Reading - My Legendary Girlfriend by Mike Gayle.
I don't seem to find the time to read much these days. There's always something else which has to be done - work, sleep, tidying up, surfing the web.. contemporary fiction gets pushed the bottom of my 'to-do' list - weekends are just too short, other things take priority. But hey, here's a four-day bank holiday weekend, and since I've wussed out of climbing Snowdon, there's nothing "better" which has to be done for once, so I can guiltlessly relax and read some new novels.
I like contemporary fiction - the more contemporary, the better. I enjoy reading references to bands I listen to, pubs I drink in, shops I visit, towns I know, etc etc. Maybe this just highlights how self-obsessed I am - the more I can identify with a book, the more I enjoy reading it. Is that normal?
Later, I happened upon a few old floppy disks, containing ASCII files from my Amiga days. Mostly letters that I'd sent to people between 1992 and 1996, ie when I was about 16 to 20 years old. Quite revelatory, reading through them now. Funny how much you can change in five years - how much university changes you. I don't really recognise the person I was, but some of the references to events, and parties, and nights out sparked a few happy memories. It's weird how much you forget - or how much you choose to forget.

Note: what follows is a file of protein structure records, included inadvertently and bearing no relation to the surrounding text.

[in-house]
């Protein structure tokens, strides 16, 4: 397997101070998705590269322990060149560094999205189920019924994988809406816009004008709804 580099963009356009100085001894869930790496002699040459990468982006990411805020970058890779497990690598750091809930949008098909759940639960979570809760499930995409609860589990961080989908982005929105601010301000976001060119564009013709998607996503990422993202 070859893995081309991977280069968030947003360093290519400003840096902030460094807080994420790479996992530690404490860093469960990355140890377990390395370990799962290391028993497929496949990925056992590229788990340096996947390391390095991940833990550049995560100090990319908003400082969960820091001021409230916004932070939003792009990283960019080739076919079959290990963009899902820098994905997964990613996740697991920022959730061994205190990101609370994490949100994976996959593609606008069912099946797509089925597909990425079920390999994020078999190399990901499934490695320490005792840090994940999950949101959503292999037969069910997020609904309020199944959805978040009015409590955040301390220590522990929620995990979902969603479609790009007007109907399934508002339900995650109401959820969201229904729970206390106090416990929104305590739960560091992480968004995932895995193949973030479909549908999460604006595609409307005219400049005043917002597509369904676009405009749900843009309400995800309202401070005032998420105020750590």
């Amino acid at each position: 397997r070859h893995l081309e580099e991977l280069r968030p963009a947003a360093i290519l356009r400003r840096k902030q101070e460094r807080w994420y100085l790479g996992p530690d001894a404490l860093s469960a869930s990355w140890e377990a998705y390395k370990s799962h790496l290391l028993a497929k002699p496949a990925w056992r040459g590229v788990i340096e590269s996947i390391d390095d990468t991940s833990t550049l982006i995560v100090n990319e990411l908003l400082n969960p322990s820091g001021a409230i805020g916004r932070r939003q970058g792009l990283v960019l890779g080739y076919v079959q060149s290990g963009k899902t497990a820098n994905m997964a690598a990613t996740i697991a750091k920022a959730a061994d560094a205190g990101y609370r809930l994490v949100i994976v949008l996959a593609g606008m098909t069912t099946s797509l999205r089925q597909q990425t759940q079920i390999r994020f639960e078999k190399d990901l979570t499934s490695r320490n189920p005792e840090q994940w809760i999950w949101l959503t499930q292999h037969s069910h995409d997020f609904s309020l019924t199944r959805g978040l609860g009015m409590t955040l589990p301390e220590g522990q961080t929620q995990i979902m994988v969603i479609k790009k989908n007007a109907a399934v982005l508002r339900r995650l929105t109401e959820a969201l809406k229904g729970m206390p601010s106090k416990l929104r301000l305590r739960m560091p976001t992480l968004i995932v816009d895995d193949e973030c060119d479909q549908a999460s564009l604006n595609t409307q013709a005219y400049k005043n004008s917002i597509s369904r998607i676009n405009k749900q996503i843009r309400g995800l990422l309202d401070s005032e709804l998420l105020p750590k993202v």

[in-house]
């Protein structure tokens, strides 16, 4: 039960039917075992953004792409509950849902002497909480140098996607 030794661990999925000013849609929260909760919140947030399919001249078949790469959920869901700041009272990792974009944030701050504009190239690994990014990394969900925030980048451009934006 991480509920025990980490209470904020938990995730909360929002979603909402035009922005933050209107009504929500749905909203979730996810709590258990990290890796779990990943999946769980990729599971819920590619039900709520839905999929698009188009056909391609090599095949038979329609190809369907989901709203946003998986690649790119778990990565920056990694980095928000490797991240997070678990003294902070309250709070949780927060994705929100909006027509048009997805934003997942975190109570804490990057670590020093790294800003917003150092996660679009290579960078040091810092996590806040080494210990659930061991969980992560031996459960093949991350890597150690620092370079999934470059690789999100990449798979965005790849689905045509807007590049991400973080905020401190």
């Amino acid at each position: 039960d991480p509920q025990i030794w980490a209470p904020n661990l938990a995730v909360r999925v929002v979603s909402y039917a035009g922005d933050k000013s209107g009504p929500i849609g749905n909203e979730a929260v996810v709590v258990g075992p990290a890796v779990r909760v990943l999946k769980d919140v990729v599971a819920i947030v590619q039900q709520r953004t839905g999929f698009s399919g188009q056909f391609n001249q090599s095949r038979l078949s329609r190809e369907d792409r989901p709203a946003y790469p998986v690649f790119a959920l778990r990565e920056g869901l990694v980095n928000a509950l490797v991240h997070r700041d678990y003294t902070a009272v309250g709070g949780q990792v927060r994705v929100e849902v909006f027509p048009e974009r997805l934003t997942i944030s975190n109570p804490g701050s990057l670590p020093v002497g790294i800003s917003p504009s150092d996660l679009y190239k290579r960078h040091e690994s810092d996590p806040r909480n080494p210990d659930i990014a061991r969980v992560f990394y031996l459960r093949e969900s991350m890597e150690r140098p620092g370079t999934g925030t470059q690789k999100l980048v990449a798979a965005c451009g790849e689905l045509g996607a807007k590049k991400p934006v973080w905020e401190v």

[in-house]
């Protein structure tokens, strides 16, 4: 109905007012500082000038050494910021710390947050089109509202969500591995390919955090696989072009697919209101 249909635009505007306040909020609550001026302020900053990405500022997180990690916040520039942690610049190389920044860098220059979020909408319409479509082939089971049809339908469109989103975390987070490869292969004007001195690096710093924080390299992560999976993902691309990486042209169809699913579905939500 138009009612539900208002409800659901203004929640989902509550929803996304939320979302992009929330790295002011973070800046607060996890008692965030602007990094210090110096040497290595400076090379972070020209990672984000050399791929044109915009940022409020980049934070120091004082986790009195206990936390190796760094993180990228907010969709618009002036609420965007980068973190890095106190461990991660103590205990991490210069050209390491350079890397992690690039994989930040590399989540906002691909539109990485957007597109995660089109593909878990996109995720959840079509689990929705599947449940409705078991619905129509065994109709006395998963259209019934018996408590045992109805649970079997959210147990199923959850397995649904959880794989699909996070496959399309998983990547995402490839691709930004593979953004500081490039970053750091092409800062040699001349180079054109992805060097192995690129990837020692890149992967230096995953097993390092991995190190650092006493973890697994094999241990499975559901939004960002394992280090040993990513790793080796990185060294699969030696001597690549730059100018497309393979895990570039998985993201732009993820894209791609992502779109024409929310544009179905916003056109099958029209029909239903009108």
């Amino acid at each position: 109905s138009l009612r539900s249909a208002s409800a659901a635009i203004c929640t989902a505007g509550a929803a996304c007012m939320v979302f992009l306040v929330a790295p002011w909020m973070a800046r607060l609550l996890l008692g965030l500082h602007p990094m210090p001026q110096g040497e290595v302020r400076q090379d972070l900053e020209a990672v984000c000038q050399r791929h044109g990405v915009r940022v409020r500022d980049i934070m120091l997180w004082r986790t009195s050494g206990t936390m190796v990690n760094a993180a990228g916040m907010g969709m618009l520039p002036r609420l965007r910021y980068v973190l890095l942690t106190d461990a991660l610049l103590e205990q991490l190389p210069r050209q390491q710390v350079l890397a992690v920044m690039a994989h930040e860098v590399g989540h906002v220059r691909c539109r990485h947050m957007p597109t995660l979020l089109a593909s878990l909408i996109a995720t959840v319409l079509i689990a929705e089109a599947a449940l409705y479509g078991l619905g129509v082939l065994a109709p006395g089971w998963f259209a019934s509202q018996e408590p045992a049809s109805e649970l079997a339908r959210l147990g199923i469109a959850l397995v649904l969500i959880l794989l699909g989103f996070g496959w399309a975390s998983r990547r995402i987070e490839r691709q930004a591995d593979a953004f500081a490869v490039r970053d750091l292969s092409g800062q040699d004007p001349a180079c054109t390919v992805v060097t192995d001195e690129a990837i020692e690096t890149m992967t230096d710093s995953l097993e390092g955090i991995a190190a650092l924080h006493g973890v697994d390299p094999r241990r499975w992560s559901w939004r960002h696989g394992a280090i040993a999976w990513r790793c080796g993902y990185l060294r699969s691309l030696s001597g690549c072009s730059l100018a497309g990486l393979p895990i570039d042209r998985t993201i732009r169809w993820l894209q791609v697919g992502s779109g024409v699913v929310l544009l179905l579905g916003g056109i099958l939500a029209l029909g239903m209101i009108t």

This is one of my concerns about keeping an online journal - that people will dive straight to the entries from last year and assume they're written by the same person who's writing this, which of course they are in one sense, but I've also moved on since then. Files on a server might remain the same for months on end, but I sure don't.
Anyway, it was interesting, reading things I'd written during my school days, seeing life as I saw it then, reminiscing about the people I knew, and still know, and how they too have changed. Perhaps I'll publish some of the letters (or edited versions thereof) on this site, for the record, to give a fuller picture of how I've evolved (or not?) over the years. Now, how's that for navel-gazing?